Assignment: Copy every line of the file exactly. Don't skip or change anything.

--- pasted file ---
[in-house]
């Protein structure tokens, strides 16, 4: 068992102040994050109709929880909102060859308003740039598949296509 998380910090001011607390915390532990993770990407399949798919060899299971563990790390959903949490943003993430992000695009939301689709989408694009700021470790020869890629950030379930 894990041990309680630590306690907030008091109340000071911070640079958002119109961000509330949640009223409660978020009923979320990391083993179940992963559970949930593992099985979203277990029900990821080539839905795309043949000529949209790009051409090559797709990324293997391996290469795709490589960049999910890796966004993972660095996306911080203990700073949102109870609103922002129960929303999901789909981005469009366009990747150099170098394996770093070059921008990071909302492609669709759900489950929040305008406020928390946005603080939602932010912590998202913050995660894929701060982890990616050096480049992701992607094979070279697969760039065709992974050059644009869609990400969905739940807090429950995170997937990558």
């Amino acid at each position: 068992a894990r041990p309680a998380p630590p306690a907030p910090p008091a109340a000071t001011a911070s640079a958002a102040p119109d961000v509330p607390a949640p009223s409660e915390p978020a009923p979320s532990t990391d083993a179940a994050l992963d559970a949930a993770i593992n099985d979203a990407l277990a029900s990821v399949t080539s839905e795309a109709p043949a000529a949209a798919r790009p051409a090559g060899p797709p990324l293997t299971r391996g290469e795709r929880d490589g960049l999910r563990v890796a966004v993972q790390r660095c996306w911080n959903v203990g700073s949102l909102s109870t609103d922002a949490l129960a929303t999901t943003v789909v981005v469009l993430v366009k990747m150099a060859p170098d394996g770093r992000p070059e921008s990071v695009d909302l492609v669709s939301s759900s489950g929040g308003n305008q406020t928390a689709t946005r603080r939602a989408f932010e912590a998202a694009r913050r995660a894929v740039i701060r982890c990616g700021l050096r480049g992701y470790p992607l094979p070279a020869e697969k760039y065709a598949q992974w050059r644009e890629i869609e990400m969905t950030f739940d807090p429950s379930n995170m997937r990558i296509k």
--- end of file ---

[in-house]
């Protein structure tokens, strides 16, 4: 068992102040994050109709929880909102060859308003740039598949296509 998380910090001011607390915390532990993770990407399949798919060899299971563990790390959903949490943003993430992000695009939301689709989408694009700021470790020869890629950030379930 894990041990309680630590306690907030008091109340000071911070640079958002119109961000509330949640009223409660978020009923979320990391083993179940992963559970949930593992099985979203277990029900990821080539839905795309043949000529949209790009051409090559797709990324293997391996290469795709490589960049999910890796966004993972660095996306911080203990700073949102109870609103922002129960929303999901789909981005469009366009990747150099170098394996770093070059921008990071909302492609669709759900489950929040305008406020928390946005603080939602932010912590998202913050995660894929701060982890990616050096480049992701992607094979070279697969760039065709992974050059644009869609990400969905739940807090429950995170997937990558």
């Amino acid at each position: 068992a894990r041990p309680a998380p630590p306690a907030p910090p008091a109340a000071t001011a911070s640079a958002a102040p119109d961000v509330p607390a949640p009223s409660e915390p978020a009923p979320s532990t990391d083993a179940a994050l992963d559970a949930a993770i593992n099985d979203a990407l277990a029900s990821v399949t080539s839905e795309a109709p043949a000529a949209a798919r790009p051409a090559g060899p797709p990324l293997t299971r391996g290469e795709r929880d490589g960049l999910r563990v890796a966004v993972q790390r660095c996306w911080n959903v203990g700073s949102l909102s109870t609103d922002a949490l129960a929303t999901t943003v789909v981005v469009l993430v366009k990747m150099a060859p170098d394996g770093r992000p070059e921008s990071v695009d909302l492609v669709s939301s759900s489950g929040g308003n305008q406020t928390a689709t946005r603080r939602a989408f932010e912590a998202a694009r913050r995660a894929v740039i701060r982890c990616g700021l050096r480049g992701y470790p992607l094979p070279a020869e697969k760039y065709a598949q992974w050059r644009e890629i869609e990400m969905t950030f739940d807090p429950s379930n995170m997937r990558i296509k």